Troopers Call for Extra Attention to Safety Over Holiday Weekend

June 28, 2005


(ATLANTA)—State Troopers across Georgia are urging drivers who plan to travel during the July Fourth holiday weekend to take extra steps to make sure their trip is a safe one.  Colonel Bill Hitchens, Commander of the Georgia State Patrol, said today troopers will be emphasizing safety in the days leading up to the holiday weekend in an effort to prevent traffic deaths on Georgia roads.

            The July Fourth holiday period begins Friday, July 1 at 6 p.m. and ends at midnight Monday, July 4.  During the 78-hour holiday period, traffic estimates from the Department of Motor Vehicle Safety and the Georgia State Patrol are for 2,176 traffic crashes, 963 injuries and 14 deaths across Georgia.  Last year during a 54-hour July Fourth holiday period, 12 people were killed.  There were 1,987 traffic crashes reported that resulted in 538 injuries.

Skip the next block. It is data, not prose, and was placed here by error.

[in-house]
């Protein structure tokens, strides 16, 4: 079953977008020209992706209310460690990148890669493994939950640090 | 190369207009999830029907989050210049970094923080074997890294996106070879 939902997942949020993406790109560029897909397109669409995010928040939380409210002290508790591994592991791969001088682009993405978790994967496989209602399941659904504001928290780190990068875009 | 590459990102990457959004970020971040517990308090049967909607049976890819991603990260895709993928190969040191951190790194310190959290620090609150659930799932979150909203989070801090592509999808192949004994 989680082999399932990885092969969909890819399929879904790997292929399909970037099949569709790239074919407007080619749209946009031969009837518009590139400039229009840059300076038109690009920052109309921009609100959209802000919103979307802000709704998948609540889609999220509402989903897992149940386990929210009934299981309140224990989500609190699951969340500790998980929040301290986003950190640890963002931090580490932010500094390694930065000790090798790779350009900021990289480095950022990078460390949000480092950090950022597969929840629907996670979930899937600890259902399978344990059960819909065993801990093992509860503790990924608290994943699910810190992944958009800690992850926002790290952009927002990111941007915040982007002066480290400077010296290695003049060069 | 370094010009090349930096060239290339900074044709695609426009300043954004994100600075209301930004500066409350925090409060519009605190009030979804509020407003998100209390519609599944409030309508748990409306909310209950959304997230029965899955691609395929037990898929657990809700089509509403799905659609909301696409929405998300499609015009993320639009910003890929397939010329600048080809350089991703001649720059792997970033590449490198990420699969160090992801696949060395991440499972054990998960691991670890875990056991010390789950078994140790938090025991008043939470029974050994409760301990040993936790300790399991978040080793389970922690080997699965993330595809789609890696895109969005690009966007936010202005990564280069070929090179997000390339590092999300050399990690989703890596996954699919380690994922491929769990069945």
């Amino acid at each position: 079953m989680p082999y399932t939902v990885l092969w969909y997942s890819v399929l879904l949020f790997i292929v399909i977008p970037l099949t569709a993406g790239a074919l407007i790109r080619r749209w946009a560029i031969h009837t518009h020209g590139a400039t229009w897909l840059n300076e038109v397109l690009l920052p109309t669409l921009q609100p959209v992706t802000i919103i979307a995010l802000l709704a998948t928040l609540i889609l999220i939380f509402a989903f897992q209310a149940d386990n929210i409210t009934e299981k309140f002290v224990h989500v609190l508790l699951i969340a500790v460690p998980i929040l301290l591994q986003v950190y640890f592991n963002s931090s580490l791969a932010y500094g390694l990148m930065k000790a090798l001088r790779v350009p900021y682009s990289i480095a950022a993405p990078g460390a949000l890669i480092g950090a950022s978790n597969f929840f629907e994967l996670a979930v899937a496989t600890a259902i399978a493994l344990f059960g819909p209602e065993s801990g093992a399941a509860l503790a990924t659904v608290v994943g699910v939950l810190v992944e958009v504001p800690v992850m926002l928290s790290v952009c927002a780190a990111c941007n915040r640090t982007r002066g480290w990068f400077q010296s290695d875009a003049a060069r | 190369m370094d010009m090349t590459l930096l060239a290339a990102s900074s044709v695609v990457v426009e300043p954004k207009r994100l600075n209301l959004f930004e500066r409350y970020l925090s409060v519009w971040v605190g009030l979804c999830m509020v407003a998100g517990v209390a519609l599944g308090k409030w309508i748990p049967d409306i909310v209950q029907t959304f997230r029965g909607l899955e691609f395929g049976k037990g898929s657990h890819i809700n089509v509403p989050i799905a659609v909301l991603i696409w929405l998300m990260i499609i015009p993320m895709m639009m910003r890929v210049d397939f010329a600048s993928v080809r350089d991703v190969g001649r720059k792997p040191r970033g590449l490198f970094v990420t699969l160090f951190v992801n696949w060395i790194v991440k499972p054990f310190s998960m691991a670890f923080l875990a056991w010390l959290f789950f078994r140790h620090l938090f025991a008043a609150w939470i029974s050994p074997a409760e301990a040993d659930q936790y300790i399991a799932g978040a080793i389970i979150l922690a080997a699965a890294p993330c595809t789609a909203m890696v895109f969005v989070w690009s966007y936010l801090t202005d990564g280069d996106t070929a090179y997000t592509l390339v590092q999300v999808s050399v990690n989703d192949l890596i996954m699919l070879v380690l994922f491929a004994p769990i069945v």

“Careful planning is the key to a safe holiday weekend,” Colonel Hitchens said.  “Make sure you get plenty of rest before driving, don’t drive if you have been consuming alcoholic beverages, check that everyone is wearing a safety belt and avoid distractions inside your vehicle that can cause a driving mistake.”  The GSP Commander said troopers normally assigned to administrative duties will be patrolling during the holiday period.

            Colonel Hitchens said troopers will be targeting drunk drivers during their holiday patrols and reminded motorists that the Georgia State Patrol is participating in Operation Zero Tolerance, a statewide crackdown on impaired drivers by Georgia law enforcement.  He said troopers will be teaming with local police officers and sheriffs’ deputies across the state for roadchecks during the holiday weekend.

            Troopers will also be participating in the Operation C.A.R.E., or Combined Accident Reduction Effort.  Law enforcement officers across the country and Canada work together during holiday periods to reduce the number of traffic deaths on the nation’s roads through high visibility patrols and education.

            The highest number of July Fourth holiday fatalities was in 1972 when 34 people were killed and the lowest was 2 in 1962 and again in 1984.


For more information, contact TFC Larry Schnall or Gordy Wright at (404) 624-7597.  The holiday traffic count is available on-line at during the holiday period.